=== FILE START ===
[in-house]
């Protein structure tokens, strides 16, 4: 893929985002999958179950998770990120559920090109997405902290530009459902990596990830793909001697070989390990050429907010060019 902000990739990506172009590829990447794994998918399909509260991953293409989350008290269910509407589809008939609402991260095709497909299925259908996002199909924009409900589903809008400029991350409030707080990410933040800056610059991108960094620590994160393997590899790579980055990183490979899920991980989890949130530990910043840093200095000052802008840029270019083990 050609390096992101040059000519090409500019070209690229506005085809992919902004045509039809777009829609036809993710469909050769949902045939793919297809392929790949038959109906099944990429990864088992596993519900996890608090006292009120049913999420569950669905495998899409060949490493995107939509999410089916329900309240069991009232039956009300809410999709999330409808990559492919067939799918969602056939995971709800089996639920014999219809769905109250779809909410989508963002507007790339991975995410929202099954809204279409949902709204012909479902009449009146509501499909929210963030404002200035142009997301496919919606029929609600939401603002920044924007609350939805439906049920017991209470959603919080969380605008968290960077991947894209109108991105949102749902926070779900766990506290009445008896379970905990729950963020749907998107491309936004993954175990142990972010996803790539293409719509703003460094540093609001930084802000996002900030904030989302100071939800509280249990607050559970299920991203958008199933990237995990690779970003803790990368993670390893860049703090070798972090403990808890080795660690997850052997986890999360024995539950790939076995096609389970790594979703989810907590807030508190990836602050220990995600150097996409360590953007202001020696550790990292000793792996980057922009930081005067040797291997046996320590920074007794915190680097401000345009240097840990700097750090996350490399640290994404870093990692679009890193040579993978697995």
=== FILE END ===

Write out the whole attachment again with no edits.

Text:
[in-house]
């Protein structure tokens, strides 16, 4: 893929985002999958179950998770990120559920090109997405902290530009459902990596990830793909001697070989390990050429907010060019 902000990739990506172009590829990447794994998918399909509260991953293409989350008290269910509407589809008939609402991260095709497909299925259908996002199909924009409900589903809008400029991350409030707080990410933040800056610059991108960094620590994160393997590899790579980055990183490979899920991980989890949130530990910043840093200095000052802008840029270019083990 050609390096992101040059000519090409500019070209690229506005085809992919902004045509039809777009829609036809993710469909050769949902045939793919297809392929790949038959109906099944990429990864088992596993519900996890608090006292009120049913999420569950669905495998899409060949490493995107939509999410089916329900309240069991009232039956009300809410999709999330409808990559492919067939799918969602056939995971709800089996639920014999219809769905109250779809909410989508963002507007790339991975995410929202099954809204279409949902709204012909479902009449009146509501499909929210963030404002200035142009997301496919919606029929609600939401603002920044924007609350939805439906049920017991209470959603919080969380605008968290960077991947894209109108991105949102749902926070779900766990506290009445008896379970905990729950963020749907998107491309936004993954175990142990972010996803790539293409719509703003460094540093609001930084802000996002900030904030989302100071939800509280249990607050559970299920991203958008199933990237995990690779970003803790990368993670390893860049703090070798972090403990808890080795660690997850052997986890999360024995539950790939076995096609389970790594979703989810907590807030508190990836602050220990995600150097996409360590953007202001020696550790990292000793792996980057922009930081005067040797291997046996320590920074007794915190680097401000345009240097840990700097750090996350490399640290994404870093990692679009890193040579993978697995």